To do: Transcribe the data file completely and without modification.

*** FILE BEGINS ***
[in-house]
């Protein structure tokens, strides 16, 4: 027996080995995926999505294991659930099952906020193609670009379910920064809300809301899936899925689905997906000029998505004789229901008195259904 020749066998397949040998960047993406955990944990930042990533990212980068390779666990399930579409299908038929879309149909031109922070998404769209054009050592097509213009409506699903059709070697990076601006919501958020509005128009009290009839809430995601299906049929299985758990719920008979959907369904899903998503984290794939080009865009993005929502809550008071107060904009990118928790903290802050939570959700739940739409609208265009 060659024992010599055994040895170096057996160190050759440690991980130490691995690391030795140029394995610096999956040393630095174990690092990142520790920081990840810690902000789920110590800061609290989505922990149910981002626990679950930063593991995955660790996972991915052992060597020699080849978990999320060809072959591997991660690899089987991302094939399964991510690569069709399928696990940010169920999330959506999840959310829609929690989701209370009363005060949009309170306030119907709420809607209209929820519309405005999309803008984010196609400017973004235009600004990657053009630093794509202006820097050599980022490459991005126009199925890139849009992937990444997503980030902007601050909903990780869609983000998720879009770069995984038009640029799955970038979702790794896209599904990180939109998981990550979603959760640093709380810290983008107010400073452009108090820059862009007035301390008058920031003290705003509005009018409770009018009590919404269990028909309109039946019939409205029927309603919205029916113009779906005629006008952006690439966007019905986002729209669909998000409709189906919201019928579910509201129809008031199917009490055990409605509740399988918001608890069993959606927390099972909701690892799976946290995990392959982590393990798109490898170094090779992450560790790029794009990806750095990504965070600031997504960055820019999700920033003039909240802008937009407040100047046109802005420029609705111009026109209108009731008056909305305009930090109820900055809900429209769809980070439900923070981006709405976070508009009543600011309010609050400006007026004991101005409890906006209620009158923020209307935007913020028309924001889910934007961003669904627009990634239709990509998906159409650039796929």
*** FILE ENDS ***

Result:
[in-house]
């Protein structure tokens, strides 16, 4: 027996080995995926999505294991659930099952906020193609670009379910920064809300809301899936899925689905997906000029998505004789229901008195259904 020749066998397949040998960047993406955990944990930042990533990212980068390779666990399930579409299908038929879309149909031109922070998404769209054009050592097509213009409506699903059709070697990076601006919501958020509005128009009290009839809430995601299906049929299985758990719920008979959907369904899903998503984290794939080009865009993005929502809550008071107060904009990118928790903290802050939570959700739940739409609208265009 060659024992010599055994040895170096057996160190050759440690991980130490691995690391030795140029394995610096999956040393630095174990690092990142520790920081990840810690902000789920110590800061609290989505922990149910981002626990679950930063593991995955660790996972991915052992060597020699080849978990999320060809072959591997991660690899089987991302094939399964991510690569069709399928696990940010169920999330959506999840959310829609929690989701209370009363005060949009309170306030119907709420809607209209929820519309405005999309803008984010196609400017973004235009600004990657053009630093794509202006820097050599980022490459991005126009199925890139849009992937990444997503980030902007601050909903990780869609983000998720879009770069995984038009640029799955970038979702790794896209599904990180939109998981990550979603959760640093709380810290983008107010400073452009108090820059862009007035301390008058920031003290705003509005009018409770009018009590919404269990028909309109039946019939409205029927309603919205029916113009779906005629006008952006690439966007019905986002729209669909998000409709189906919201019928579910509201129809008031199917009490055990409605509740399988918001608890069993959606927390099972909701690892799976946290995990392959982590393990798109490898170094090779992450560790790029794009990806750095990504965070600031997504960055820019999700920033003039909240802008937009407040100047046109802005420029609705111009026109209108009731008056909305305009930090109820900055809900429209769809980070439900923070981006709405976070508009009543600011309010609050400006007026004991101005409890906006209620009158923020209307935007913020028309924001889910934007961003669904627009990634239709990509998906159409650039796929």